These two couldn’t have been any more different from us if they tried. Talk about kitted up. They had everything, from the latest ergonomic, heated down sleeping bags to the top of the line dragonfly stove, I thought about asking them if they were sponsored by any particular outdoors company but kept quiet lest I come off as an amateur. For dinner they ate spaghetti bolognese, followed by a delicious smelling coffee which they didn’t share. Rowan and I ate tuna quesadillas washed down with water.
The sun set a brilliant pink and as we all lay out in our sleeping bags watching the show I felt absolutely content. There was no other place on earth I would have rather been than on the side of a dead volcano 5000m in the sky, somewhere around Izta’s mountainous inner thigh. I grinned from ear to ear.
When the sun disappeared taking the day’s warmth with it, we dragged our sleeping bags into the refugio in the hopes of getting a good night’s rest for tomorrow’s summit day.
I am a petty man in many ways, and I secretly envied the way Rowan was apparently unaffected by the altitude, walking around for all the world like he was taking a leisurely stroll on a beach in Wollongong instead of in an oxygen-deprived wasteland like me. For this reason I took a greasy pleasure in seeing him roll out his sleeping bag for the night; it was thin, cheap and synthetic.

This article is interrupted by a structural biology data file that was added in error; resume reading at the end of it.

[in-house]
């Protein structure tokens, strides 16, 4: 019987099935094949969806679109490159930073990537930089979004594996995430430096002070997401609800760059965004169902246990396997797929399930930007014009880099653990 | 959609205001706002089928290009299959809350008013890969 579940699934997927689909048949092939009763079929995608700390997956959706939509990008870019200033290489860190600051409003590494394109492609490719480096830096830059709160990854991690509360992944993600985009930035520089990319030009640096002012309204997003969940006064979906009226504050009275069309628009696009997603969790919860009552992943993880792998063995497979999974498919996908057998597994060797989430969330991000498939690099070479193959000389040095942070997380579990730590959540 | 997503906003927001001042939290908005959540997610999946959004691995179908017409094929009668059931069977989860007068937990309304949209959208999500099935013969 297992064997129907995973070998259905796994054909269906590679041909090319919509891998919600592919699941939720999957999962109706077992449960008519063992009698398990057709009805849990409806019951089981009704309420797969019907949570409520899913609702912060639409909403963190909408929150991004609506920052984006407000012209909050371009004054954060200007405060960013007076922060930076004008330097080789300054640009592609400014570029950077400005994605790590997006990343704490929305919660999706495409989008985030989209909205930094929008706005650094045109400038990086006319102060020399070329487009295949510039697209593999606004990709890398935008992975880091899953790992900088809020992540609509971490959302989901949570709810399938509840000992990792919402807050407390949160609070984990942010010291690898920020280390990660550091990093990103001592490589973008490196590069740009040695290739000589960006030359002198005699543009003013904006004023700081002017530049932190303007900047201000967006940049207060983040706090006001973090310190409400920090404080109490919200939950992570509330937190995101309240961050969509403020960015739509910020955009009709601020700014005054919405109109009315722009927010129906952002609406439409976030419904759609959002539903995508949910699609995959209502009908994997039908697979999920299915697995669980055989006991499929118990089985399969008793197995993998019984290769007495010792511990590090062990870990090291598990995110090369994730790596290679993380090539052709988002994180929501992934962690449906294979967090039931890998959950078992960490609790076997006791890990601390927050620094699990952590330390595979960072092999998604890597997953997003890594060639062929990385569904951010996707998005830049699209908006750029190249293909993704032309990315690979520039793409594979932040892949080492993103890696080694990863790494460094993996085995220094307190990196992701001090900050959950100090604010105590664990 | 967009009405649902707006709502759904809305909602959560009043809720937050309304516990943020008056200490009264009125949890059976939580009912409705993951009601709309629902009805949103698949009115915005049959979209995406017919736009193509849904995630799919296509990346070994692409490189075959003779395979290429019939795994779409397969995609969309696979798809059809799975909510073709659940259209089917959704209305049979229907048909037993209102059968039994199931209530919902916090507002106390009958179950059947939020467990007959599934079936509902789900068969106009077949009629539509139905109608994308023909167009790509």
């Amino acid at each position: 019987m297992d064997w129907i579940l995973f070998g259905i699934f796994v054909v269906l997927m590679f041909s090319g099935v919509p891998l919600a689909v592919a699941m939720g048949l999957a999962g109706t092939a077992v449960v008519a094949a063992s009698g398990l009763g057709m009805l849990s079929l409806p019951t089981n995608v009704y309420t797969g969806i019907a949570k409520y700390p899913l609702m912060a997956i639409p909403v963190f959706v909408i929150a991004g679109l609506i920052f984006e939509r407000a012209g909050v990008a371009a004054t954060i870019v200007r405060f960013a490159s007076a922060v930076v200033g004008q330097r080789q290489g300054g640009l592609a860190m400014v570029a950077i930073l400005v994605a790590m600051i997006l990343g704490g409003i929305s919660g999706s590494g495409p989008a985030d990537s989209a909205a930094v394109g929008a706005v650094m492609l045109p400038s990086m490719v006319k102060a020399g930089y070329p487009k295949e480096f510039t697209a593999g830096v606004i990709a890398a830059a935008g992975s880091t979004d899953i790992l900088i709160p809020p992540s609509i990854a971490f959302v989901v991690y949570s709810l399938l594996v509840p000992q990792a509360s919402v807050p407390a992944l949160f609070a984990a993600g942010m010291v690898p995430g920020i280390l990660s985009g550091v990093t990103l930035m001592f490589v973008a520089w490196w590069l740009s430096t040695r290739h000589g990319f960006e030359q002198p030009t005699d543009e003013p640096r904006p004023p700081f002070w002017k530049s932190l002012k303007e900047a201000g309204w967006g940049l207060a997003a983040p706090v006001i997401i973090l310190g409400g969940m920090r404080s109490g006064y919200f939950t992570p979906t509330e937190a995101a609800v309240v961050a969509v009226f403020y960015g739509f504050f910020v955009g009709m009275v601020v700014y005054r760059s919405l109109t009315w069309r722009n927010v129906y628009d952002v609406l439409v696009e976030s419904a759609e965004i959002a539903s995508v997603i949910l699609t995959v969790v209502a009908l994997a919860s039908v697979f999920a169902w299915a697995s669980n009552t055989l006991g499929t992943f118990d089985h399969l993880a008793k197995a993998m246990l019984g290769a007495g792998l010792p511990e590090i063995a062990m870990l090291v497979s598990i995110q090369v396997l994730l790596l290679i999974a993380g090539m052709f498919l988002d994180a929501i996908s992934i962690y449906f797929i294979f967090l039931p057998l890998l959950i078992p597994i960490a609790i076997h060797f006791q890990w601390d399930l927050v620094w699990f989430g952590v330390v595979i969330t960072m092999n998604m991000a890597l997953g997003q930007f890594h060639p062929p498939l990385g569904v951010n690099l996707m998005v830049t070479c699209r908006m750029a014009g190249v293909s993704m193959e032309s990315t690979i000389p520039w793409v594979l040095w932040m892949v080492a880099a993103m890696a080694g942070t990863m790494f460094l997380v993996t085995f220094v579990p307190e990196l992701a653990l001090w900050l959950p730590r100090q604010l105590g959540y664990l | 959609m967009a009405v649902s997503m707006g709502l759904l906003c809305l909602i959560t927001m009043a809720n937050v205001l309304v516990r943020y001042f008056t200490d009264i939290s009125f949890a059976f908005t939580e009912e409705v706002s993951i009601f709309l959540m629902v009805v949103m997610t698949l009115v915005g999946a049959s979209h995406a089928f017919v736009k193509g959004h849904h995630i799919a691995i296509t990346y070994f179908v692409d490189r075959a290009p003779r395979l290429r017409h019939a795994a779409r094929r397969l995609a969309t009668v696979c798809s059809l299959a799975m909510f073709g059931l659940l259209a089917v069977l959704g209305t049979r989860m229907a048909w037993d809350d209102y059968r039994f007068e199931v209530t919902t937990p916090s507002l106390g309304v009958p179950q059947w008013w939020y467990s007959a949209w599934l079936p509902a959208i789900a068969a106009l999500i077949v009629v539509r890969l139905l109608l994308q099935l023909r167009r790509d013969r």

Poor old Rozza was about to experience cold on a whole different level, a bitterness that delves right to the core and seeps outwards, throbbing through your very bones. To this day I chuckle at Rowan when I think of him unable to get a minute’s peaceful sleep as he tossed and turned all night trying to avert the onset of hypothermia.
However if Rowan had it bad, things were looking much worse for me. That’s karma for you, and I copped a righteously large portion of it instantly, just like the Lennon song.
I was beginning to feel the effects of the altitude more acutely and a perfect storm was brewing. What had started earlier on in the day as a dull headache and loss of breath was turning more sinister by the minute. My breath was coming in fits and bursts, my stomach was plotting la revolución, and things stood, I wasn’t sure what would explode first; my head or my arse.
Altitude sickness. Some people get it, and some don’t. The worst thing about it is that you can feel the effects coming but do nothing to prevent them. Think Superman just after Lex Luthor unveils the glowing rod of kryptonite, he always looks so pathetic as he’s gasping for breath. Well, if you excuse me comparing myself to Superman, altitude was my kryptonite that night.
Head, stomach and bowels all rebelling, I passed many hours of the night away from my warm sleeping bag on the windswept and icy ramparts of Izta. In freezing conditions I performed a three legged break-dance with pants bunched around ankles. My pitiful sobs stole across the plateau, carrying on the back of a merciless wind.